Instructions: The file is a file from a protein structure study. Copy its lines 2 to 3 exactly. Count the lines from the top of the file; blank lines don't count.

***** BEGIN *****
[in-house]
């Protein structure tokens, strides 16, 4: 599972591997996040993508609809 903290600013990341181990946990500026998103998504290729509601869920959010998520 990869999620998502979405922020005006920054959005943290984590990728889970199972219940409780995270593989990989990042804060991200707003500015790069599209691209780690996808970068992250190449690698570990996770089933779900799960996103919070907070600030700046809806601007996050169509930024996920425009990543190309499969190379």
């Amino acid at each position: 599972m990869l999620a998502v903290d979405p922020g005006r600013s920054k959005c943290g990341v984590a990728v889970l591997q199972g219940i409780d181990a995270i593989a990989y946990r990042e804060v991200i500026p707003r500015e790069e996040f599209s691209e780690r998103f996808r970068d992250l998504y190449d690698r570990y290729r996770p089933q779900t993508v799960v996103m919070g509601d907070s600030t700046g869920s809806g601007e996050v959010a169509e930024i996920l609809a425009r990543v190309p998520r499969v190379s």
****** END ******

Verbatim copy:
């Protein structure tokens, strides 16, 4: 599972591997996040993508609809 903290600013990341181990946990500026998103998504290729509601869920959010998520 990869999620998502979405922020005006920054959005943290984590990728889970199972219940409780995270593989990989990042804060991200707003500015790069599209691209780690996808970068992250190449690698570990996770089933779900799960996103919070907070600030700046809806601007996050169509930024996920425009990543190309499969190379």
């Amino acid at each position: 599972m990869l999620a998502v903290d979405p922020g005006r600013s920054k959005c943290g990341v984590a990728v889970l591997q199972g219940i409780d181990a995270i593989a990989y946990r990042e804060v991200i500026p707003r500015e790069e996040f599209s691209e780690r998103f996808r970068d992250l998504y190449d690698r570990y290729r996770p089933q779900t993508v799960v996103m919070g509601d907070s600030t700046g869920s809806g601007e996050v959010a169509e930024i996920l609809a425009r990543v190309p998520r499969v190379s």